You can find the solution if you identify
- What you are trying to find
- What you know
- How the different quantities are related to each other.
Let's do that with your question:
- You want to find the distance, so let's call it D.
- You know that if Cary goes 60 mph, he gets there 1 hour early AND if he goes 30 mph, he gets there 1 hour late. So if he goes 30 mph, he gets there 2 hours later than if he goes 60 mph.
- Distance = speed x time. Let's write this as D = ST where T will be the time it takes him to get there if he goes 60 mph.
Now you fill in the relationship(s) in part 3 with the values in part 2:
D = 60T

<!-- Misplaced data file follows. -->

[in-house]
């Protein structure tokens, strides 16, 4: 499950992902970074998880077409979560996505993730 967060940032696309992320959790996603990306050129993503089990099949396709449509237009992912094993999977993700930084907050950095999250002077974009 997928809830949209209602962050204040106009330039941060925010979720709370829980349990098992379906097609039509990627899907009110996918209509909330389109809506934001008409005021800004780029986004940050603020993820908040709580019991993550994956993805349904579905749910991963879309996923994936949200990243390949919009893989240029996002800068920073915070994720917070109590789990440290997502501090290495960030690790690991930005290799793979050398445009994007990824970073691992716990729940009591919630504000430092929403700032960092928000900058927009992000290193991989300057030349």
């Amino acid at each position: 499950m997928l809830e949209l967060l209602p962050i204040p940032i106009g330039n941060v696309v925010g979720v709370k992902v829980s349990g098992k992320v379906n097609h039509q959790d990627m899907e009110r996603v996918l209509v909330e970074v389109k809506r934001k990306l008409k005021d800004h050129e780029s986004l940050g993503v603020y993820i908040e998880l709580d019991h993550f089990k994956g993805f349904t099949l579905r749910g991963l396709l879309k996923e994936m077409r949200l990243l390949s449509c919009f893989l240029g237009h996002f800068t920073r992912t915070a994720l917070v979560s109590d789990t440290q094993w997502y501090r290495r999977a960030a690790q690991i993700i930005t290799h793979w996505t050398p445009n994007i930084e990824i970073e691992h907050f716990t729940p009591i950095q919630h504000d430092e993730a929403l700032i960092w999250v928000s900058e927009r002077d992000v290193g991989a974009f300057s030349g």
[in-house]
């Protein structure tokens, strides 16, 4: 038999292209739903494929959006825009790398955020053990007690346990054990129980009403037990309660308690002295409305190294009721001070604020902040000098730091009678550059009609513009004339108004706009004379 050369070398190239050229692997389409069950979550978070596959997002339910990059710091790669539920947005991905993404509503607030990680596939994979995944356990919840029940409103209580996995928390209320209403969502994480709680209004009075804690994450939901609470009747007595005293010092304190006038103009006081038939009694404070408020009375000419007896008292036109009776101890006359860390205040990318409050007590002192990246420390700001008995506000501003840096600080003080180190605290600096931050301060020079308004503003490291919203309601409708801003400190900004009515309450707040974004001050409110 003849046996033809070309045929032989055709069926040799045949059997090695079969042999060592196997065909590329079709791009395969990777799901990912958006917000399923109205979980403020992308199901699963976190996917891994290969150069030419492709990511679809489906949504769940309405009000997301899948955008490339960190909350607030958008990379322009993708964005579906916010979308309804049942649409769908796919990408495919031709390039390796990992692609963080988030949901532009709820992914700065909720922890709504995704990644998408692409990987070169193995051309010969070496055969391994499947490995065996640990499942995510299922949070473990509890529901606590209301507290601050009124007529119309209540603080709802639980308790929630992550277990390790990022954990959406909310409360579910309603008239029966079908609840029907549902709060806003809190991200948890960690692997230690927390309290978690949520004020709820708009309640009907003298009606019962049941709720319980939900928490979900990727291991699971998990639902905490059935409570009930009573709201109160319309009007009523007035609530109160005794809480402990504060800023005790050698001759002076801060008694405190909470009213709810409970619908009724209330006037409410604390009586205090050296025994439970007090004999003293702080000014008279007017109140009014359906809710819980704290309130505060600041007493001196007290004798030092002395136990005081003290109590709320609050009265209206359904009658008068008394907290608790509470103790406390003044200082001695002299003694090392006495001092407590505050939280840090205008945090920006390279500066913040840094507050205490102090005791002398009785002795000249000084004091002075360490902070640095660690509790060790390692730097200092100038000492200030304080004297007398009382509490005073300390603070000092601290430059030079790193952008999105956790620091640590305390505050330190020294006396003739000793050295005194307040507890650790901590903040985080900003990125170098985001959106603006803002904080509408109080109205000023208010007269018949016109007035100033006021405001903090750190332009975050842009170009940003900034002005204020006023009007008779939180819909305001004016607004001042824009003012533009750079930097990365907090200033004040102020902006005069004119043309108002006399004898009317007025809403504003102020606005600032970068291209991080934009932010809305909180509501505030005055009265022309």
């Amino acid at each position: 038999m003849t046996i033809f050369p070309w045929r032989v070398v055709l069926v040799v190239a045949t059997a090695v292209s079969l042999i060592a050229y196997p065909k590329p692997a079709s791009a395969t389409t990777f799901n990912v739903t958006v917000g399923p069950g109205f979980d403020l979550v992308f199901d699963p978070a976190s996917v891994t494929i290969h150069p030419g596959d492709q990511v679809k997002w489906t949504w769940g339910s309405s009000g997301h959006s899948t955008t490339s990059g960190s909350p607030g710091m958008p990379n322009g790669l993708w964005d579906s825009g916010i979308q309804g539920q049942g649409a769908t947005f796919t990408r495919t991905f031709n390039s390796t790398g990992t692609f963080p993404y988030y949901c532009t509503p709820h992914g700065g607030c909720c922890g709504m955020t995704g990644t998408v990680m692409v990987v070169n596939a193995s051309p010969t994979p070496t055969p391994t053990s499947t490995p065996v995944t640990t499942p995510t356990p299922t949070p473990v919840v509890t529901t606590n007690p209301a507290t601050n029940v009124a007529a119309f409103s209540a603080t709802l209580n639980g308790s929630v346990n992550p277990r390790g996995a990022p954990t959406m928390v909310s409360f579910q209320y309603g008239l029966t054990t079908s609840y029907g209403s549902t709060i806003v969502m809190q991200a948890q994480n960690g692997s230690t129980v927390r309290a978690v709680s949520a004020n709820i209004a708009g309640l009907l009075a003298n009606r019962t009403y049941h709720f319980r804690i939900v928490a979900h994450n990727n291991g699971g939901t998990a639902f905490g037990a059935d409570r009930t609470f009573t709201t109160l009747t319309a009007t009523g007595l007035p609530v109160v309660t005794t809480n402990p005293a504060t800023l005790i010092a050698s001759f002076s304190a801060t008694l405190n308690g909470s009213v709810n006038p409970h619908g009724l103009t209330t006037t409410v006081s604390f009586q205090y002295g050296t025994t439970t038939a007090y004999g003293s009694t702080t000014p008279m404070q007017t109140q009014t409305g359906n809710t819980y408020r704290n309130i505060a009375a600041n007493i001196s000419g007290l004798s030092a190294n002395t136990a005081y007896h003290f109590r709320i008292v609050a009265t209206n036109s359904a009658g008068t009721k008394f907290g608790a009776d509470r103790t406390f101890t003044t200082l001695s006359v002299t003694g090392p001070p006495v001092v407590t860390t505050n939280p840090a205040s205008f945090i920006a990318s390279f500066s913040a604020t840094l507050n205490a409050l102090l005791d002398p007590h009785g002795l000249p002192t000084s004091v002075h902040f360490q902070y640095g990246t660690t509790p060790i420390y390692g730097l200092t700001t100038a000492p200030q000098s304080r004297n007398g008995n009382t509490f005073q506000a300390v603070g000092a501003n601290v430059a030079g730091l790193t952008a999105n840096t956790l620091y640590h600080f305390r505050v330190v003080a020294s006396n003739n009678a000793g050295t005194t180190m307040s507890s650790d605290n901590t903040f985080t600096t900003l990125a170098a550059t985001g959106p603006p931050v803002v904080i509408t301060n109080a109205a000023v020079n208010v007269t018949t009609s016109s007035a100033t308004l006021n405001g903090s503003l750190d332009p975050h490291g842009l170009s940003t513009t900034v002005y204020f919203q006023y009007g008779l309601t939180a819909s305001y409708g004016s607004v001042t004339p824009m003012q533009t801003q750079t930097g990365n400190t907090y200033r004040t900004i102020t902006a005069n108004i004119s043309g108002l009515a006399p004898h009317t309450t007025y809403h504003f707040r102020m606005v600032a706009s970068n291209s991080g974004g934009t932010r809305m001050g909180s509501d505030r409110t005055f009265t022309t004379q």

D = 30(T+2)
Because he goes the same distance D, but the time is 2 hours more than the time for the faster speed.
So now you have two equations with two unknown values - only one of which you really care about. To solve this, you need to eliminate the other variable (T). There are several ways of doing this, but I often find the easiest way is to solve both equations for the variable you don't care about first:
D = 60T therefore T = D/60,
D = 30(T+2) therefore D = 30T + 60
T = D/30 - 2
Now remember that when two things equal a third thing, then the first two things have to equal each other, so
T = D/60 and T = D/30 - 2
D/60 = D/30 - 2
and the rest I'll leave to you.
Hope this explanation helps,
Stephen La Rocque.